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AMD Unveils 5 Third-Gen Ryzen CPUs, Including 12-Core Flagship

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(Image credit: Tom's Hardware)

AMD fired off the first salvo of its third-gen Ryzen lineup today at Computex 2019 as it revealed five new CPU models that range from Ryzen 5 with six cores and 12-threads for $199 up to a Ryzen 9 3900X with 12 cores and 24 threads for $499. To go with the new processors, which arrive on July 7th (7/7 for 7nm) the company also unveiled its new X570 chipset.

It isn't often that we witness tectonic shifts in the processor market, especially given Intel's dominance over the last decade, but AMD's third-gen Ryzen series processors could be a turning point for AMD as the company takes its first process node leadership position over Intel in its history. The 7nm manufacturing process, which is fabbed by TSMC, promises to bring lower pricing and power consumption, and according to AMD's own numbers, it appears to deliver on those goals.

SEP (USD)Cores / ThreadsTDP (Watts)Base Frequency (GHz)Boost Frequency (GHz)Total Cache (MB)PCIe 4.0 Lanes (Processor / Chipset)Launch Date
Ryzen 9 3900X$49912 / 24105W3.84.67024 / 16July 7, 2019
Ryzen 7 3800X$3998 / 16105W3.94.53624 / 16July 7, 2019
Ryzen 7 3700X$3298 / 1665W3.64.43624 / 16July 7, 2019
Ryzen 5 3600X$2496 / 1295W3.84.43524 / 16July 7, 2019
Ryzen 5 3600$1996 / 1265W3.64.23524 / 16July 7, 2019

Pairing those advances with AMD's new Zen 2 microarchitecture, which the company says provides a 15% improvement in instructions per cycle (IPC) throughput, with the higher core counts afforded by the denser 7nm process also bring along additional hefty performance improvements.

With full PCIe 4.0 support on AMD's new X570 motherboards, the platform becomes very attractive for enthusiasts seeking bleeding-edge connectivity. Imagine an SSD that operates at up to 8 GB/s and you understand why this new interface is so important. Previous-gen AMD motherboards will be compatible with the new CPUs, but will only get partial PCIe 4.0 support via BIOS updates.

It's noteworthy that Intel has yet to bring a PCIe 4.0-capable desktop chip to market, but AMD has enabled the faster interface and also unveiled its new PCIe 4.0 Radeon RX 5700 "Navi" graphics card alongside a new PCIe 4.0 SSD from its partner Gigabyte that pushes out 5GB/s of throughput. That sets the stage for massive performance improvements for secondary devices.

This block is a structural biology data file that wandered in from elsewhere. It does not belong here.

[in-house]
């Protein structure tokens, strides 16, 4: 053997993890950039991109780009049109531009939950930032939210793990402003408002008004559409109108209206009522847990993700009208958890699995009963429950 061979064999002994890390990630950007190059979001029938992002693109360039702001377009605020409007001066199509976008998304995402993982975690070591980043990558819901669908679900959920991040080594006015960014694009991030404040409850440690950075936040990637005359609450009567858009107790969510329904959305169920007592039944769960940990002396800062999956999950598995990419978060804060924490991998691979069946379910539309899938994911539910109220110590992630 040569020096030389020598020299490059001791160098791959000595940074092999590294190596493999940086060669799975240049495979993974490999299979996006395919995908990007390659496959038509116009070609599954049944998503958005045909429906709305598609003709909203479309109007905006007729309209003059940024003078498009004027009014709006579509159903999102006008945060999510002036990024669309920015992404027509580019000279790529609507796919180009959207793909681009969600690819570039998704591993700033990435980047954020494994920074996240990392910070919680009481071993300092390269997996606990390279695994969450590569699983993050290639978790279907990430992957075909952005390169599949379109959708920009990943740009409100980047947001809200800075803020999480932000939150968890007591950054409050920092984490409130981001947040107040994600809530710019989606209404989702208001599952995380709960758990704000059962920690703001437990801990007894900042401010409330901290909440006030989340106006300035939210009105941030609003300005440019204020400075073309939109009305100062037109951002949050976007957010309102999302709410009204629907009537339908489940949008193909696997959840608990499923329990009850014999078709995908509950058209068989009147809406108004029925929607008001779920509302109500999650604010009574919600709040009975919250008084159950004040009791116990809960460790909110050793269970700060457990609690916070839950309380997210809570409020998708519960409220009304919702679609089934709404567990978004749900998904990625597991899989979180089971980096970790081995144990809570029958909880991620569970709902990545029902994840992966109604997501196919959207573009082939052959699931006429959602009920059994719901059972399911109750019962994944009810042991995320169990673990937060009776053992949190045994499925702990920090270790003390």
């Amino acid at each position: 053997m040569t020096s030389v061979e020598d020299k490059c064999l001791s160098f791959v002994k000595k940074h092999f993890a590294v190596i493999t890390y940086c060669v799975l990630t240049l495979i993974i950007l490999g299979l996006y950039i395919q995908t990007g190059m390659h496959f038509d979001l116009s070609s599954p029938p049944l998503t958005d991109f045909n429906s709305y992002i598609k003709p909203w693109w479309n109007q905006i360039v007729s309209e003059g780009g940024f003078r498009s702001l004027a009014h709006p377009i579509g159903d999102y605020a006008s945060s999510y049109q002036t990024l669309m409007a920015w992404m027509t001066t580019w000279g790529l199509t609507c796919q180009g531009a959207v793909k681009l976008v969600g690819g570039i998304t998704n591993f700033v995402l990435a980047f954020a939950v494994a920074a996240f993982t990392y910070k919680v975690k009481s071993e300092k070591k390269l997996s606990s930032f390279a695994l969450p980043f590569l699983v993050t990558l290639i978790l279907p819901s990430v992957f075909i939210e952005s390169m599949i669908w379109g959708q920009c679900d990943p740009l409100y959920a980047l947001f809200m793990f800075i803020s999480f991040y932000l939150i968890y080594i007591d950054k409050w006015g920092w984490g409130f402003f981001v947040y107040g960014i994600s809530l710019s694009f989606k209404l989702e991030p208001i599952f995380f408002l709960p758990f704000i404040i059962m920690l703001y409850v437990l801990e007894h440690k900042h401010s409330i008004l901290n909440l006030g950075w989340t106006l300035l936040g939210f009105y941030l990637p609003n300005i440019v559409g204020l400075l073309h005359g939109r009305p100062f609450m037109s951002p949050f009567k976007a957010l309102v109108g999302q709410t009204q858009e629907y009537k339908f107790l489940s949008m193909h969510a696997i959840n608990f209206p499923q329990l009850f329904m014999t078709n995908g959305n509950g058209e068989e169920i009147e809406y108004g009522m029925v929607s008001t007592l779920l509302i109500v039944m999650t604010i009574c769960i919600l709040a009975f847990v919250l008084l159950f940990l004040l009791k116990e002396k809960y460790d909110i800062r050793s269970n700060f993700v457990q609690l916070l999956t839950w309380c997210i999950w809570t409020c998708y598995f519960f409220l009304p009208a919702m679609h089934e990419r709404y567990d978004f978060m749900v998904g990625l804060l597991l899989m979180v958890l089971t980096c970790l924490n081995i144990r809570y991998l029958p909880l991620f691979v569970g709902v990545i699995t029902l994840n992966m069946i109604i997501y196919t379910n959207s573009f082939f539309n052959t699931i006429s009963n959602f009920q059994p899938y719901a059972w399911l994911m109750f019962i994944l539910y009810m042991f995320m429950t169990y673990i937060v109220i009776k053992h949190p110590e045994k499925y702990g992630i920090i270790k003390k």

But pricing is the ultimate weapon, and the combination of AMD's chiplet-based architecture, which enables a scalable design and improves manufacturing yields, and the 7nm process has proven to be one of the most disruptive aspects of the new third-gen Ryzen lineup. Make no mistake: The Ryzen 3000 series disrupts Intel's pricing structure on the high end, while improving Ryzen's price-to-performance ratio in the mid-range.

Let's take a look at the big picture, then go blow-by-blow through pricing and performance of the full product stack compared to Intel's competing chips.

The Ryzen 3000 Series Models

The Ryzen 3000 series' current halo product comes in the form of the 12-core 24-thread Ryzen 9 3900X, and it's likely AMD chose the 9-series branding to counter Intel's Core i9.

Make no mistake - there is no alternative to this processor's core counts on any mainstream desktop platform, affording AMD the leadership core count for mainstream PCs. The $499 price point is extremely competitive, too. This 105W chip comes armed with a 3.8 GHz base clock speed, 4.6 GHz boost and a whopping 70MB of total cache. AMD isn't giving us the respective L1, L2, and L3 cache capacities, instead providing us an aggregate number for now.

SEP (USD)Cores / ThreadsTDP (Watts)Base Frequency (GHz)Boost Frequency (GHz)Total Cache (MB)PCIe 4.0 Lanes (Processor / Chipset)Launch Date
Ryzen 9 3900X$49912 / 24105W3.84.67024 / 16July 7, 2019
Ryzen 7 3800X$3998 / 16105W3.94.53624 / 16July 7, 2019
Ryzen 7 3700X$3298 / 1665W3.64.43624 / 16July 7, 2019
Ryzen 5 3600X$2496 / 1295W3.84.43524 / 16July 7, 2019
Ryzen 5 3600$1996 / 1265W3.64.23524 / 16July 7, 2019

The third-gen Ryzen 7 lineup consists of two models that both wield eight cores, 16 threads, and 36MB of total cache. The 105W 3800X has a 3.9 GHz base and 4.5 GHz boost for $399, while stepping down to the $329 65W model saves you 40W and $70 while you only take a slight reduction in clock speeds to a 3.6 / 4.4 GHz base/boost.

The Ryzen 5 lineup comes with six cores, twelve threads, and 35MB of L3 cache, again split into two TDP tiers. The 95W Ryzen 5 3600X comes with a 3.8 / 4.4 GHz boost for $249, while the Ryzen 5 3600 drops down 30W to a 65W TDP and comes with 3.6 / 4.2 GHz base/boost clocks.

In addition to its native PCIe 4.0 support, the new X570 chipset accommodates up to 40 PCIe lanes, 12 USB 10Gbps ports, and 14 SATA ports. The X570 motherboards also support dual channel memory. We'll provide deep dive details once AMD releases more information.

All of these processors should drop into existing motherboards with the AM4 socket, though support for the cheapest 300 and 400 A-Series motherboards may be spotty.

Ryzen 9 3900X Compared to Intel, Threadripper

It should go without saying, but the Ryzen 9 3900X now stands alone as the highest core-count model on the mainstream desktop.